I love Harrah's casinos but I am not sure how fond I would be of buying an IPO on a company with $20 billion in debt. The current owners will keep 82% of the company. If my math is right they are selling 18% of the company for $1.242 billion in the IPO and Paulson share sale. That would appear to value the entire company at $6.9 billion. It has nearly three times that amount in debt and lost money last quarter. This one scares me.
The market drop was the biggest weekly decline in more than three months. The talking heads on TV kept saying the decline was on low volume but I did not see it. Volume over the last four days averaged over eight billion shares per day. That is not heavy but definitely not light.
Volume on Friday was heavily weighted to the downside with down volume 7:1 over advancing volume. New 52-week highs declined to only 110 compared to the 1,320 high back on November 4th.
Those putting money into the market were welcomed with an average drop of -2.3% for the week. The week ended on Wednesday was the fifth consecutive week of inflows into U.S. equity funds after six months of outflows.
I still believe this decline is a buying opportunity. However, the situation has changed slightly with the Cisco warning weighing on investor sentiment, the Irish debt problem, which should be less important next week and the worry over another round of tightening by China. The dollar is the wild card. None of those problems are critical. I view Cisco as the worst because they are a key tech component and a slowdown in their business should mean a slowdown in everyone's high tech business. Hopefully Dell can repair the sentiment damage when they report on Thursday. The worst case would be if they add to it with an earnings miss and lowered guidance of their own.
Even if China does hike rates the country will still continue grow around 10% so the impact to commodities will be minimal at best. This should be just a news blip more than a real change in status.
The S&P declined only 28 points from its highs over the last week. I believe this was a delayed sell the news event from the hyped buildup to the FOMC and Jobs, profit taking and option expiration position shuffling all rolled into one week. The pace of the selling was slow once past the open. Each day had an afternoon rebound. Not closing on the lows is a positive signal. Once the downtrend was set for the week Friday had no chance. The shorts were gaining confidence and the news events just kept coming.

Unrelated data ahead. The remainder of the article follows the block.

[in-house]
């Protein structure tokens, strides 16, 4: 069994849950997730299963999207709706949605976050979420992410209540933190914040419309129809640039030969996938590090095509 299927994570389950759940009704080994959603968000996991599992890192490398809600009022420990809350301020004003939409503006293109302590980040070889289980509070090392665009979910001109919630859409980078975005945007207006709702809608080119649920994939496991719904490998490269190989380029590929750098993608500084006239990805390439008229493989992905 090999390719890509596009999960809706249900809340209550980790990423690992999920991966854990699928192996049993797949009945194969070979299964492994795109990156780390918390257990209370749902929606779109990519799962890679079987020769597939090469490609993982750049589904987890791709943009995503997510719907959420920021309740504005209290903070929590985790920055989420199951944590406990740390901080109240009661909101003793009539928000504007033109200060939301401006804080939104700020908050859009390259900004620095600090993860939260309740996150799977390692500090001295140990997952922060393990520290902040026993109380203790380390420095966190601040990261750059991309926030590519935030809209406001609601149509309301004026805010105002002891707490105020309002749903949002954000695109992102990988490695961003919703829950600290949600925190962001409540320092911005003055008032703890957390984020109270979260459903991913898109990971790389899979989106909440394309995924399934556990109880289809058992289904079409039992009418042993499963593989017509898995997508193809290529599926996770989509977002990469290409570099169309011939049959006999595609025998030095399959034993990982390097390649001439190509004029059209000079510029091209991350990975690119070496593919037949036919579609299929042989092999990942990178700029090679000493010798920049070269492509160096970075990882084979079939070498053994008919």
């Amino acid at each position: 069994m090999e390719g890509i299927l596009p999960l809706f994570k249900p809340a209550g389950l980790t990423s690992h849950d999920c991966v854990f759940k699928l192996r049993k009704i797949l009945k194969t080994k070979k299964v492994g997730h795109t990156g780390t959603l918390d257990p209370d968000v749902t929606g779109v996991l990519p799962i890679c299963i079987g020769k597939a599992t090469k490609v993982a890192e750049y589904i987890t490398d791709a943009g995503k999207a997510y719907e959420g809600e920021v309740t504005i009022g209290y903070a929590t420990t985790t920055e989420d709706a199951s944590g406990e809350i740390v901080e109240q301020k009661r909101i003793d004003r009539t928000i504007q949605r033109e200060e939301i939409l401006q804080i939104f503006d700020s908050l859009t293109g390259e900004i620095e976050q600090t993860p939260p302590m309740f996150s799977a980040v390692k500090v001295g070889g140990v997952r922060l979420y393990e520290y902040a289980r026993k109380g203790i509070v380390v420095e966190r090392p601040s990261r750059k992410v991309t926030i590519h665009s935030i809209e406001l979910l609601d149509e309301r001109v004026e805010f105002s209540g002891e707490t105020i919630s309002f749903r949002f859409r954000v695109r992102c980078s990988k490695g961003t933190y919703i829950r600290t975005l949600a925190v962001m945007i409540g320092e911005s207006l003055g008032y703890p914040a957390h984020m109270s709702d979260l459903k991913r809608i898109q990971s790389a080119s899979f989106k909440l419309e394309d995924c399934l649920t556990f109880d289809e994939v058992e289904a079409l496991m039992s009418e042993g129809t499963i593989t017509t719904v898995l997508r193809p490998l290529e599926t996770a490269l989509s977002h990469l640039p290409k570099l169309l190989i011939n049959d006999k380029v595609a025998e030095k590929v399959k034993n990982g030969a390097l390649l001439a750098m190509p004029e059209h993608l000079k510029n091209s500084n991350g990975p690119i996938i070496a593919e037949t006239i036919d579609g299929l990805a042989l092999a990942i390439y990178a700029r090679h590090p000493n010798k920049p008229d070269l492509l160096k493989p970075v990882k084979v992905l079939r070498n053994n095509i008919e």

If China or Ireland continues to make headlines over the weekend we could have another dip on Monday. As long as the S&P remains over 1190 or even 1175 I would be a buyer of that dip.
There may be numerous structural problems impacting the economy and the market long term but I believe the short term will be positive. Money is flowing into mutual funds and the Fed plans to keep it that way.
I understand the worry over a potential bearish decline but you can't really draw that conclusion from the chart. The uptrend is still intact. The S&P would have to decline to 1180 just to retrace 25% of the August to November rally. That same 1175-1180 level is also strong support from the pre Fed meeting bullish consolidation period. I seriously doubt it will move below 1175.
If we do see a move below 1175 that would change the game and setup a potential double top at 1225. I am betting that the anticipation of economic improvement in 2011 is going to keep investors motivated and bargain hunting on every dip.
The herd tends to get all bent out of shape when we get a couple of news events appearing at the same time. The gloom and doomers come out of the woodwork and the shorts get all fired up. When the smoke clears and the light of day erases the shadows the true investors begin snapping up all the bargains. The shorts get squeezed and the cycle repeats.
The qualification to this outlook is of course a worsening of Ireland or China or a disaster earnings report from Dell.
S&P-500 Index Chart
S&P-500 Chart - Weekly